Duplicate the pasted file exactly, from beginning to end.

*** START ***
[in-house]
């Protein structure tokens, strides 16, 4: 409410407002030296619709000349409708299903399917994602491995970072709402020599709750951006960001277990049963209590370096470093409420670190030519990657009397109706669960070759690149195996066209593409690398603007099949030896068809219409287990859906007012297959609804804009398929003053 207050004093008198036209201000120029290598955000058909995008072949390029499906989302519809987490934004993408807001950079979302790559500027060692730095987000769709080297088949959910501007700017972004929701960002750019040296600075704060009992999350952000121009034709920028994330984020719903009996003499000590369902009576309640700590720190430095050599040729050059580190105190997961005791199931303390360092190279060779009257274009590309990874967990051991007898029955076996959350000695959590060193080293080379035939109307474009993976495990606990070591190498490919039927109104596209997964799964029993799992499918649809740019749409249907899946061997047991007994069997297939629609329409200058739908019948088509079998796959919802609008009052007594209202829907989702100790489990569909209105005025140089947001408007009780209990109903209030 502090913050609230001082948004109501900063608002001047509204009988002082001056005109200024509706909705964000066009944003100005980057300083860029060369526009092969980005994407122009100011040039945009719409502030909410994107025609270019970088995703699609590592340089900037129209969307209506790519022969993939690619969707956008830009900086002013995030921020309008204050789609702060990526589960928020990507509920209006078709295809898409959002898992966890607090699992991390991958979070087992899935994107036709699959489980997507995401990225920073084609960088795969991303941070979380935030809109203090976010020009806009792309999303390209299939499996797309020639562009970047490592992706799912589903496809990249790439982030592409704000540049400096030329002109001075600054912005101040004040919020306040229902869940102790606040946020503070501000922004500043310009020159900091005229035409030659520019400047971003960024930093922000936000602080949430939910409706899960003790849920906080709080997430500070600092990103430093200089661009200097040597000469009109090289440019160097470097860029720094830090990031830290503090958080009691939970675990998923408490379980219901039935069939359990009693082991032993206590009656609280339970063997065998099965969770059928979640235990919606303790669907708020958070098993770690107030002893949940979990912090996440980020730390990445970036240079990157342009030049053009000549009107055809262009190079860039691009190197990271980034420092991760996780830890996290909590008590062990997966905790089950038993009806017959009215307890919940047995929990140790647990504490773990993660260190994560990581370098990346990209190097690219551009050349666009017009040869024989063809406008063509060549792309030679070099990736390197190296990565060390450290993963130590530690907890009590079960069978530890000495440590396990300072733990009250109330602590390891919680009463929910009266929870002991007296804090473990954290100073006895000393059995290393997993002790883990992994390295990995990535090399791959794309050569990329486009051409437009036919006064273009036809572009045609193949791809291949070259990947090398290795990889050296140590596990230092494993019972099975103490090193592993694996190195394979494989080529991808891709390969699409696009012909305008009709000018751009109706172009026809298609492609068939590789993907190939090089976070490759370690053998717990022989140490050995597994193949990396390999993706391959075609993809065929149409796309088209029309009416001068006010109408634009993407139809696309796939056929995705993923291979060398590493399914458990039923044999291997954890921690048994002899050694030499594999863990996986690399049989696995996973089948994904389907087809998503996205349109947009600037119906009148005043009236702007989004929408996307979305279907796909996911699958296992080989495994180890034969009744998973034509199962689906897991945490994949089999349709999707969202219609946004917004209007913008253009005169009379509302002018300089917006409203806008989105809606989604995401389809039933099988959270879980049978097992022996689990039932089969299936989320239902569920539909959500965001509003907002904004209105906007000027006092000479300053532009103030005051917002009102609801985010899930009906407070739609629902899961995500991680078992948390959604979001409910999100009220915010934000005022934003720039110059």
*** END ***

[in-house]
């Protein structure tokens, strides 16, 4: 409410407002030296619709000349409708299903399917994602491995970072709402020599709750951006960001277990049963209590370096470093409420670190030519990657009397109706669960070759690149195996066209593409690398603007099949030896068809219409287990859906007012297959609804804009398929003053 207050004093008198036209201000120029290598955000058909995008072949390029499906989302519809987490934004993408807001950079979302790559500027060692730095987000769709080297088949959910501007700017972004929701960002750019040296600075704060009992999350952000121009034709920028994330984020719903009996003499000590369902009576309640700590720190430095050599040729050059580190105190997961005791199931303390360092190279060779009257274009590309990874967990051991007898029955076996959350000695959590060193080293080379035939109307474009993976495990606990070591190498490919039927109104596209997964799964029993799992499918649809740019749409249907899946061997047991007994069997297939629609329409200058739908019948088509079998796959919802609008009052007594209202829907989702100790489990569909209105005025140089947001408007009780209990109903209030 502090913050609230001082948004109501900063608002001047509204009988002082001056005109200024509706909705964000066009944003100005980057300083860029060369526009092969980005994407122009100011040039945009719409502030909410994107025609270019970088995703699609590592340089900037129209969307209506790519022969993939690619969707956008830009900086002013995030921020309008204050789609702060990526589960928020990507509920209006078709295809898409959002898992966890607090699992991390991958979070087992899935994107036709699959489980997507995401990225920073084609960088795969991303941070979380935030809109203090976010020009806009792309999303390209299939499996797309020639562009970047490592992706799912589903496809990249790439982030592409704000540049400096030329002109001075600054912005101040004040919020306040229902869940102790606040946020503070501000922004500043310009020159900091005229035409030659520019400047971003960024930093922000936000602080949430939910409706899960003790849920906080709080997430500070600092990103430093200089661009200097040597000469009109090289440019160097470097860029720094830090990031830290503090958080009691939970675990998923408490379980219901039935069939359990009693082991032993206590009656609280339970063997065998099965969770059928979640235990919606303790669907708020958070098993770690107030002893949940979990912090996440980020730390990445970036240079990157342009030049053009000549009107055809262009190079860039691009190197990271980034420092991760996780830890996290909590008590062990997966905790089950038993009806017959009215307890919940047995929990140790647990504490773990993660260190994560990581370098990346990209190097690219551009050349666009017009040869024989063809406008063509060549792309030679070099990736390197190296990565060390450290993963130590530690907890009590079960069978530890000495440590396990300072733990009250109330602590390891919680009463929910009266929870002991007296804090473990954290100073006895000393059995290393997993002790883990992994390295990995990535090399791959794309050569990329486009051409437009036919006064273009036809572009045609193949791809291949070259990947090398290795990889050296140590596990230092494993019972099975103490090193592993694996190195394979494989080529991808891709390969699409696009012909305008009709000018751009109706172009026809298609492609068939590789993907190939090089976070490759370690053998717990022989140490050995597994193949990396390999993706391959075609993809065929149409796309088209029309009416001068006010109408634009993407139809696309796939056929995705993923291979060398590493399914458990039923044999291997954890921690048994002899050694030499594999863990996986690399049989696995996973089948994904389907087809998503996205349109947009600037119906009148005043009236702007989004929408996307979305279907796909996911699958296992080989495994180890034969009744998973034509199962689906897991945490994949089999349709999707969202219609946004917004209007913008253009005169009379509302002018300089917006409203806008989105809606989604995401389809039933099988959270879980049978097992022996689990039932089969299936989320239902569920539909959500965001509003907002904004209105906007000027006092000479300053532009103030005051917002009102609801985010899930009906407070739609629902899961995500991680078992948390959604979001409910999100009220915010934000005022934003720039110059």